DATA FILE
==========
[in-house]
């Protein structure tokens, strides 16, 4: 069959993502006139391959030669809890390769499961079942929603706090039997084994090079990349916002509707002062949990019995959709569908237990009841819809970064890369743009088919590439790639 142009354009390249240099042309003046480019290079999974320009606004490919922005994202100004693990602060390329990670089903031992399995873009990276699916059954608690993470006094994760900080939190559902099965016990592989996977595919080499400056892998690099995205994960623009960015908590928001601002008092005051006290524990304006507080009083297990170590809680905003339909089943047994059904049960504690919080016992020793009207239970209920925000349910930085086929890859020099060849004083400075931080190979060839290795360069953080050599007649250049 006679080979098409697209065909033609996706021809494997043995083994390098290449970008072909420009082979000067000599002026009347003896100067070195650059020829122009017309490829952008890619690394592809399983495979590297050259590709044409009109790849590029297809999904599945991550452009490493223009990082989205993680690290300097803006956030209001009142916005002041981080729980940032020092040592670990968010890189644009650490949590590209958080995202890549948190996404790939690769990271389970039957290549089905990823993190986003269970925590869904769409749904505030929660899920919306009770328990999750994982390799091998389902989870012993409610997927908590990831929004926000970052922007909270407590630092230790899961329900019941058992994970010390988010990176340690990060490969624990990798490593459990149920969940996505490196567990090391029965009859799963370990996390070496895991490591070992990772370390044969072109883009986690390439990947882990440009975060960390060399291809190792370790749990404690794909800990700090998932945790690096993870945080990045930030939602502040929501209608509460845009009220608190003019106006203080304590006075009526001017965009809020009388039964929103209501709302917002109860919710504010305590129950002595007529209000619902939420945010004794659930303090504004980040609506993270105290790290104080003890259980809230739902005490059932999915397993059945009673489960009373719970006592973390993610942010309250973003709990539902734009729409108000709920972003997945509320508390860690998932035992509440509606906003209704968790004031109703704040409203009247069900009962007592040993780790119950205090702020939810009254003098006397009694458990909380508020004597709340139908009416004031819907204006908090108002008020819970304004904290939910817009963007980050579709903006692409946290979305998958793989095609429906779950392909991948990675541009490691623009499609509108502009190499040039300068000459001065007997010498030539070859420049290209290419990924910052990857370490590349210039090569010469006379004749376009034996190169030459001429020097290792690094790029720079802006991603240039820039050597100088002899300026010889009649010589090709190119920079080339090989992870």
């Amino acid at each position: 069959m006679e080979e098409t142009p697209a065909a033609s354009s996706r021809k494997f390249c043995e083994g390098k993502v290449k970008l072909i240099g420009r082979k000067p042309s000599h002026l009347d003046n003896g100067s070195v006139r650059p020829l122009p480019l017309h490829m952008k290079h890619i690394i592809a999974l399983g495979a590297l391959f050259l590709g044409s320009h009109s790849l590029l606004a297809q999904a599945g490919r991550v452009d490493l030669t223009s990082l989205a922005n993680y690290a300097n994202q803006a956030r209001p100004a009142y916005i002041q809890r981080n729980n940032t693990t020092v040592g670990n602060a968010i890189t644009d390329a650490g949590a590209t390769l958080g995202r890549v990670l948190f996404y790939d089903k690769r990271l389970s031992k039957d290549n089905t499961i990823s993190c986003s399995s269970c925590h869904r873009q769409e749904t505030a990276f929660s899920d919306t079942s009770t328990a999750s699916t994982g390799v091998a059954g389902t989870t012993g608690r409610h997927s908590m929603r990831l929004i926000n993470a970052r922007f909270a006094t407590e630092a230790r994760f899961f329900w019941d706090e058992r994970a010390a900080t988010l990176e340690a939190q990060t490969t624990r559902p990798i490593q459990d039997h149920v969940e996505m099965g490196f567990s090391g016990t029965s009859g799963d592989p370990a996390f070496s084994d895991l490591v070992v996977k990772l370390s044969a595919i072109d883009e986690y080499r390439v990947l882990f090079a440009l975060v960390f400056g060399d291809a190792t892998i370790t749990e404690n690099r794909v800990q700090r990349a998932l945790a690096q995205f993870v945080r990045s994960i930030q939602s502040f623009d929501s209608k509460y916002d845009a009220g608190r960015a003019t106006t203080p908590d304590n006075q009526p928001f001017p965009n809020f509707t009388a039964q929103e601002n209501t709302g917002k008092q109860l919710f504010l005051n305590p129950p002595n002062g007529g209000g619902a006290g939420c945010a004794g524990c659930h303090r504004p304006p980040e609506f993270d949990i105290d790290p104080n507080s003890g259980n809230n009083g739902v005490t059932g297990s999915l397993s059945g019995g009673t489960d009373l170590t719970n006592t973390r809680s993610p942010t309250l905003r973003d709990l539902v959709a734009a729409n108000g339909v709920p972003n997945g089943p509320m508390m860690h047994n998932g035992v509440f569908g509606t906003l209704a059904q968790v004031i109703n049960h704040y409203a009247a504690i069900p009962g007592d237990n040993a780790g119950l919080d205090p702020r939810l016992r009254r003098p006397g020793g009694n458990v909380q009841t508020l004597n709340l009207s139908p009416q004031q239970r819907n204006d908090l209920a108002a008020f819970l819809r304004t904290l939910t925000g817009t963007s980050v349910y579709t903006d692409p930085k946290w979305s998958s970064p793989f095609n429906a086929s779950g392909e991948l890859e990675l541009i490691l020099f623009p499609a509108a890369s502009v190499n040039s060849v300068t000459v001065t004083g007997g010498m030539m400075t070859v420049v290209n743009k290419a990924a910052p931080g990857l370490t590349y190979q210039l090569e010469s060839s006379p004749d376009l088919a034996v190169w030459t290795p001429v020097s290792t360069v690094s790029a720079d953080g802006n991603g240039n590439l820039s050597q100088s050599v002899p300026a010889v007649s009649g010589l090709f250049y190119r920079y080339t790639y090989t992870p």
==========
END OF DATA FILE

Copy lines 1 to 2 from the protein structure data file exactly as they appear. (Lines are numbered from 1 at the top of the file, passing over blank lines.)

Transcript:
[in-house]
């Protein structure tokens, strides 16, 4: 069959993502006139391959030669809890390769499961079942929603706090039997084994090079990349916002509707002062949990019995959709569908237990009841819809970064890369743009088919590439790639 142009354009390249240099042309003046480019290079999974320009606004490919922005994202100004693990602060390329990670089903031992399995873009990276699916059954608690993470006094994760900080939190559902099965016990592989996977595919080499400056892998690099995205994960623009960015908590928001601002008092005051006290524990304006507080009083297990170590809680905003339909089943047994059904049960504690919080016992020793009207239970209920925000349910930085086929890859020099060849004083400075931080190979060839290795360069953080050599007649250049 006679080979098409697209065909033609996706021809494997043995083994390098290449970008072909420009082979000067000599002026009347003896100067070195650059020829122009017309490829952008890619690394592809399983495979590297050259590709044409009109790849590029297809999904599945991550452009490493223009990082989205993680690290300097803006956030209001009142916005002041981080729980940032020092040592670990968010890189644009650490949590590209958080995202890549948190996404790939690769990271389970039957290549089905990823993190986003269970925590869904769409749904505030929660899920919306009770328990999750994982390799091998389902989870012993409610997927908590990831929004926000970052922007909270407590630092230790899961329900019941058992994970010390988010990176340690990060490969624990990798490593459990149920969940996505490196567990090391029965009859799963370990996390070496895991490591070992990772370390044969072109883009986690390439990947882990440009975060960390060399291809190792370790749990404690794909800990700090998932945790690096993870945080990045930030939602502040929501209608509460845009009220608190003019106006203080304590006075009526001017965009809020009388039964929103209501709302917002109860919710504010305590129950002595007529209000619902939420945010004794659930303090504004980040609506993270105290790290104080003890259980809230739902005490059932999915397993059945009673489960009373719970006592973390993610942010309250973003709990539902734009729409108000709920972003997945509320508390860690998932035992509440509606906003209704968790004031109703704040409203009247069900009962007592040993780790119950205090702020939810009254003098006397009694458990909380508020004597709340139908009416004031819907204006908090108002008020819970304004904290939910817009963007980050579709903006692409946290979305998958793989095609429906779950392909991948990675541009490691623009499609509108502009190499040039300068000459001065007997010498030539070859420049290209290419990924910052990857370490590349210039090569010469006379004749376009034996190169030459001429020097290792690094790029720079802006991603240039820039050597100088002899300026010889009649010589090709190119920079080339090989992870």